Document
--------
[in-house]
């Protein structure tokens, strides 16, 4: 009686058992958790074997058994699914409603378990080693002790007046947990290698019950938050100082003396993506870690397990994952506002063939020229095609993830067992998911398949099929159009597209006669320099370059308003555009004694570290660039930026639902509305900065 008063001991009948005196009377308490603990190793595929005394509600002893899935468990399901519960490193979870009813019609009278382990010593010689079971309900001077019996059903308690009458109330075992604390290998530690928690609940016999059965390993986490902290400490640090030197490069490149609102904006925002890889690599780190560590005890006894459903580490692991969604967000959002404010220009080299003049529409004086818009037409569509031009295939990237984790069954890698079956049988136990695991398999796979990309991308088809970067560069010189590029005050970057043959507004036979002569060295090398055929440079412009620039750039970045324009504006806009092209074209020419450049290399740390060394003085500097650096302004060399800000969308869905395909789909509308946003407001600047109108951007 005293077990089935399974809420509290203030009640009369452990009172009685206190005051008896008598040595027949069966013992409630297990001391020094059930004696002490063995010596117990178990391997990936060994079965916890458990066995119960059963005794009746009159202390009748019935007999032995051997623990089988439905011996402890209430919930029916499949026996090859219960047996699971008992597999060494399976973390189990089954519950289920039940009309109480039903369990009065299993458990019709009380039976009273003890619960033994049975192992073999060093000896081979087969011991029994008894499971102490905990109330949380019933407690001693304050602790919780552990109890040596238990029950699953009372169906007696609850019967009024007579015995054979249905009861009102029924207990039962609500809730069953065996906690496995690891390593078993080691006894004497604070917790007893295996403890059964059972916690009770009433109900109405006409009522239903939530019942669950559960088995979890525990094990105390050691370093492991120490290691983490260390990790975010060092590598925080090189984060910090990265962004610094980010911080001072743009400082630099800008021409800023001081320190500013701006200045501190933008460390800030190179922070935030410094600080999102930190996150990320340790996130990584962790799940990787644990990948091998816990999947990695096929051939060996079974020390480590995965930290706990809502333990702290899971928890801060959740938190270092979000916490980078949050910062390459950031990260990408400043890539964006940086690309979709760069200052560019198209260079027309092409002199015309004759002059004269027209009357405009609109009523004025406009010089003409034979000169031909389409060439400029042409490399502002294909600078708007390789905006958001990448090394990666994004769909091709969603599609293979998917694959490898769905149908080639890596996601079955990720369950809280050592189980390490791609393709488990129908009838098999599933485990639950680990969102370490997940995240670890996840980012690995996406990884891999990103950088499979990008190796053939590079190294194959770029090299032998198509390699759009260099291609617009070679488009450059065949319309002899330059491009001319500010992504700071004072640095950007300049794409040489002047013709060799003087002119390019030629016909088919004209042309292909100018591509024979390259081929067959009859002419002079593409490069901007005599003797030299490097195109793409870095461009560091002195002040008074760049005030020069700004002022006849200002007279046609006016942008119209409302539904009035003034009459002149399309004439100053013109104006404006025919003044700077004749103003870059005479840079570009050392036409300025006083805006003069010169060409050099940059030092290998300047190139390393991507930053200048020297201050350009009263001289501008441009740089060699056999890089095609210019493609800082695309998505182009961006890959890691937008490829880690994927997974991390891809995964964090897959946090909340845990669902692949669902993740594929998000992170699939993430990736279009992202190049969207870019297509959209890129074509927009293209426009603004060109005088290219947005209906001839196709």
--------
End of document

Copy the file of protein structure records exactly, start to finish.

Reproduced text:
[in-house]
């Protein structure tokens, strides 16, 4: 009686058992958790074997058994699914409603378990080693002790007046947990290698019950938050100082003396993506870690397990994952506002063939020229095609993830067992998911398949099929159009597209006669320099370059308003555009004694570290660039930026639902509305900065 008063001991009948005196009377308490603990190793595929005394509600002893899935468990399901519960490193979870009813019609009278382990010593010689079971309900001077019996059903308690009458109330075992604390290998530690928690609940016999059965390993986490902290400490640090030197490069490149609102904006925002890889690599780190560590005890006894459903580490692991969604967000959002404010220009080299003049529409004086818009037409569509031009295939990237984790069954890698079956049988136990695991398999796979990309991308088809970067560069010189590029005050970057043959507004036979002569060295090398055929440079412009620039750039970045324009504006806009092209074209020419450049290399740390060394003085500097650096302004060399800000969308869905395909789909509308946003407001600047109108951007 005293077990089935399974809420509290203030009640009369452990009172009685206190005051008896008598040595027949069966013992409630297990001391020094059930004696002490063995010596117990178990391997990936060994079965916890458990066995119960059963005794009746009159202390009748019935007999032995051997623990089988439905011996402890209430919930029916499949026996090859219960047996699971008992597999060494399976973390189990089954519950289920039940009309109480039903369990009065299993458990019709009380039976009273003890619960033994049975192992073999060093000896081979087969011991029994008894499971102490905990109330949380019933407690001693304050602790919780552990109890040596238990029950699953009372169906007696609850019967009024007579015995054979249905009861009102029924207990039962609500809730069953065996906690496995690891390593078993080691006894004497604070917790007893295996403890059964059972916690009770009433109900109405006409009522239903939530019942669950559960088995979890525990094990105390050691370093492991120490290691983490260390990790975010060092590598925080090189984060910090990265962004610094980010911080001072743009400082630099800008021409800023001081320190500013701006200045501190933008460390800030190179922070935030410094600080999102930190996150990320340790996130990584962790799940990787644990990948091998816990999947990695096929051939060996079974020390480590995965930290706990809502333990702290899971928890801060959740938190270092979000916490980078949050910062390459950031990260990408400043890539964006940086690309979709760069200052560019198209260079027309092409002199015309004759002059004269027209009357405009609109009523004025406009010089003409034979000169031909389409060439400029042409490399502002294909600078708007390789905006958001990448090394990666994004769909091709969603599609293979998917694959490898769905149908080639890596996601079955990720369950809280050592189980390490791609393709488990129908009838098999599933485990639950680990969102370490997940995240670890996840980012690995996406990884891999990103950088499979990008190796053939590079190294194959770029090299032998198509390699759009260099291609617009070679488009450059065949319309002899330059491009001319500010992504700071004072640095950007300049794409040489002047013709060799003087002119390019030629016909088919004209042309292909100018591509024979390259081929067959009859002419002079593409490069901007005599003797030299490097195109793409870095461009560091002195002040008074760049005030020069700004002022006849200002007279046609006016942008119209409302539904009035003034009459002149399309004439100053013109104006404006025919003044700077004749103003870059005479840079570009050392036409300025006083805006003069010169060409050099940059030092290998300047190139390393991507930053200048020297201050350009009263001289501008441009740089060699056999890089095609210019493609800082695309998505182009961006890959890691937008490829880690994927997974991390891809995964964090897959946090909340845990669902692949669902993740594929998000992170699939993430990736279009992202190049969207870019297509959209890129074509927009293209426009603004060109005088290219947005209906001839196709």